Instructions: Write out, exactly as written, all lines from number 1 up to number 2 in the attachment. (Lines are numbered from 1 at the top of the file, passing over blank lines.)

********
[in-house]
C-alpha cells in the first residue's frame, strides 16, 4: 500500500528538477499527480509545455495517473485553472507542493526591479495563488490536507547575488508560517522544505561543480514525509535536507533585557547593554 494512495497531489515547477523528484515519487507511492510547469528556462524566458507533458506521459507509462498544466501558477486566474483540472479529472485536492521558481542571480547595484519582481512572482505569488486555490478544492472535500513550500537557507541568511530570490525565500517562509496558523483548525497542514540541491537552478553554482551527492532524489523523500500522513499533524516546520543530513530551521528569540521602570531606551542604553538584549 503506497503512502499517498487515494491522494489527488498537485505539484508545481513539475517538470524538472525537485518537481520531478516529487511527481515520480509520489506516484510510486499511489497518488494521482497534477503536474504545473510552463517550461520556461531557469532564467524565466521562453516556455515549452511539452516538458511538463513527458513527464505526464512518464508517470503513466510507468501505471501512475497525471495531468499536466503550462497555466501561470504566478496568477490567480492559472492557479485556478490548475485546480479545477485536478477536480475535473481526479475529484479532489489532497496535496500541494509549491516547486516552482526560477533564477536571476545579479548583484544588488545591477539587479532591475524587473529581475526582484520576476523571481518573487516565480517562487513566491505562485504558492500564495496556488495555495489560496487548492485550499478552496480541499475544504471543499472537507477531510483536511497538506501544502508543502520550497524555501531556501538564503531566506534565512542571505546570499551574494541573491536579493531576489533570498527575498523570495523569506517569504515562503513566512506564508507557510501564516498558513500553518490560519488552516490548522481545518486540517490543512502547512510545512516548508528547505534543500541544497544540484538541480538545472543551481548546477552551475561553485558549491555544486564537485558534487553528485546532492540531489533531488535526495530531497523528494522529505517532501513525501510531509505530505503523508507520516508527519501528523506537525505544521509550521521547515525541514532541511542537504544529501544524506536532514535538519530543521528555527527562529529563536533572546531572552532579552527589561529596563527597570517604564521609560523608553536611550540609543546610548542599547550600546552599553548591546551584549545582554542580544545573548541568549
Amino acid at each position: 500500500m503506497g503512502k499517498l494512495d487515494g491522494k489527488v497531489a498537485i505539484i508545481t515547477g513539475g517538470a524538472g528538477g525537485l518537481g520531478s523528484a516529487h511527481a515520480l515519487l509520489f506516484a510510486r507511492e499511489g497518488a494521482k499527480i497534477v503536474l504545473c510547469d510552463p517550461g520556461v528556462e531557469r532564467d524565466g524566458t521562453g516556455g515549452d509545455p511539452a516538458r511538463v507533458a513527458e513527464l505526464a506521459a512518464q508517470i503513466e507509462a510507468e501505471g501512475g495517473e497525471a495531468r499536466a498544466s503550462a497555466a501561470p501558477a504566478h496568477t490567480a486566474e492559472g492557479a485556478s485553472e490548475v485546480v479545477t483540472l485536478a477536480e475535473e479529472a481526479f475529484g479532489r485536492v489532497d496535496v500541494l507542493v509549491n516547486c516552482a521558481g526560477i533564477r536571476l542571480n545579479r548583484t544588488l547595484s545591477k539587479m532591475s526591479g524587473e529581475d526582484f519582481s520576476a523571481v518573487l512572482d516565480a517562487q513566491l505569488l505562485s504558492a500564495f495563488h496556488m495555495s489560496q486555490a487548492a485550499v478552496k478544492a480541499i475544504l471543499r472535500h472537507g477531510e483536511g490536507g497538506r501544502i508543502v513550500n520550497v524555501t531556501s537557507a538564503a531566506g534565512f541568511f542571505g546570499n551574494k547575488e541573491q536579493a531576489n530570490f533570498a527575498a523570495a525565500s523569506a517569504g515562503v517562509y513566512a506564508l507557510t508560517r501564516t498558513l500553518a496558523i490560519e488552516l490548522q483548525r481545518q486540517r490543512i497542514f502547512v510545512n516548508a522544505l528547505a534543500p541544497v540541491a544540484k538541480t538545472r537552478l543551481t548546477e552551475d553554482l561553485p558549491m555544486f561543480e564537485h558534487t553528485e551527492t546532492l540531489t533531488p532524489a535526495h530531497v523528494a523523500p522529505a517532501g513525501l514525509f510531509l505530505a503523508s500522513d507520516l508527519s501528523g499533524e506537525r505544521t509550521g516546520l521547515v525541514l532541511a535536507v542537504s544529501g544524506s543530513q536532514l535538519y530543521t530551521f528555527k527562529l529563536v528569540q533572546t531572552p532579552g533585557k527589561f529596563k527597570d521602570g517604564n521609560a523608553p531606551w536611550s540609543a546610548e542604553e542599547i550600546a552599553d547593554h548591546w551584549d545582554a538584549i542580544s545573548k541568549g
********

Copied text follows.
[in-house]
C-alpha cells in the first residue's frame, strides 16, 4: 500500500528538477499527480509545455495517473485553472507542493526591479495563488490536507547575488508560517522544505561543480514525509535536507533585557547593554 494512495497531489515547477523528484515519487507511492510547469528556462524566458507533458506521459507509462498544466501558477486566474483540472479529472485536492521558481542571480547595484519582481512572482505569488486555490478544492472535500513550500537557507541568511530570490525565500517562509496558523483548525497542514540541491537552478553554482551527492532524489523523500500522513499533524516546520543530513530551521528569540521602570531606551542604553538584549 503506497503512502499517498487515494491522494489527488498537485505539484508545481513539475517538470524538472525537485518537481520531478516529487511527481515520480509520489506516484510510486499511489497518488494521482497534477503536474504545473510552463517550461520556461531557469532564467524565466521562453516556455515549452511539452516538458511538463513527458513527464505526464512518464508517470503513466510507468501505471501512475497525471495531468499536466503550462497555466501561470504566478496568477490567480492559472492557479485556478490548475485546480479545477485536478477536480475535473481526479475529484479532489489532497496535496500541494509549491516547486516552482526560477533564477536571476545579479548583484544588488545591477539587479532591475524587473529581475526582484520576476523571481518573487516565480517562487513566491505562485504558492500564495496556488495555495489560496487548492485550499478552496480541499475544504471543499472537507477531510483536511497538506501544502508543502520550497524555501531556501538564503531566506534565512542571505546570499551574494541573491536579493531576489533570498527575498523570495523569506517569504515562503513566512506564508507557510501564516498558513500553518490560519488552516490548522481545518486540517490543512502547512510545512516548508528547505534543500541544497544540484538541480538545472543551481548546477552551475561553485558549491555544486564537485558534487553528485546532492540531489533531488535526495530531497523528494522529505517532501513525501510531509505530505503523508507520516508527519501528523506537525505544521509550521521547515525541514532541511542537504544529501544524506536532514535538519530543521528555527527562529529563536533572546531572552532579552527589561529596563527597570517604564521609560523608553536611550540609543546610548542599547550600546552599553548591546551584549545582554542580544545573548541568549